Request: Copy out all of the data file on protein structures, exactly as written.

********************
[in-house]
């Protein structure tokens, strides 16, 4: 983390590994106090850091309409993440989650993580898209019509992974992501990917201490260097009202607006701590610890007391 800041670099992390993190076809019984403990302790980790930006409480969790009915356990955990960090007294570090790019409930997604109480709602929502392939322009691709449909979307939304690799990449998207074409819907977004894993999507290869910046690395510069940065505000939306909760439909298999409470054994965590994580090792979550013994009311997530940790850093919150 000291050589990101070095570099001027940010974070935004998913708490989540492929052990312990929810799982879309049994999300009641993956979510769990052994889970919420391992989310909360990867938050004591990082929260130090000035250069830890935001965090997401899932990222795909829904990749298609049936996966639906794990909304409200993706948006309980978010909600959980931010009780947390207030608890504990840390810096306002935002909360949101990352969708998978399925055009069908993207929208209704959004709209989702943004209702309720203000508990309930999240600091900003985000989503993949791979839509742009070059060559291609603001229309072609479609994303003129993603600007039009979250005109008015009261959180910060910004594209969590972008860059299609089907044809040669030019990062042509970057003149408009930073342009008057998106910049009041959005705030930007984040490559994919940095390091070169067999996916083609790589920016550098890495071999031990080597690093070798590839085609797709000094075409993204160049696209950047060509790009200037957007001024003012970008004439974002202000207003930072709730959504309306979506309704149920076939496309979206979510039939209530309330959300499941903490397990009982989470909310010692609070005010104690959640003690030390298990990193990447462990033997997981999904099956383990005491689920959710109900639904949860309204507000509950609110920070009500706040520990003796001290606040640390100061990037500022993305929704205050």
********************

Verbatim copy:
[in-house]
């Protein structure tokens, strides 16, 4: 983390590994106090850091309409993440989650993580898209019509992974992501990917201490260097009202607006701590610890007391 800041670099992390993190076809019984403990302790980790930006409480969790009915356990955990960090007294570090790019409930997604109480709602929502392939322009691709449909979307939304690799990449998207074409819907977004894993999507290869910046690395510069940065505000939306909760439909298999409470054994965590994580090792979550013994009311997530940790850093919150 000291050589990101070095570099001027940010974070935004998913708490989540492929052990312990929810799982879309049994999300009641993956979510769990052994889970919420391992989310909360990867938050004591990082929260130090000035250069830890935001965090997401899932990222795909829904990749298609049936996966639906794990909304409200993706948006309980978010909600959980931010009780947390207030608890504990840390810096306002935002909360949101990352969708998978399925055009069908993207929208209704959004709209989702943004209702309720203000508990309930999240600091900003985000989503993949791979839509742009070059060559291609603001229309072609479609994303003129993603600007039009979250005109008015009261959180910060910004594209969590972008860059299609089907044809040669030019990062042509970057003149408009930073342009008057998106910049009041959005705030930007984040490559994919940095390091070169067999996916083609790589920016550098890495071999031990080597690093070798590839085609797709000094075409993204160049696209950047060509790009200037957007001024003012970008004439974002202000207003930072709730959504309306979506309704149920076939496309979206979510039939209530309330959300499941903490397990009982989470909310010692609070005010104690959640003690030390298990990193990447462990033997997981999904099956383990005491689920959710109900639904949860309204507000509950609110920070009500706040520990003796001290606040640390100061990037500022993305929704205050």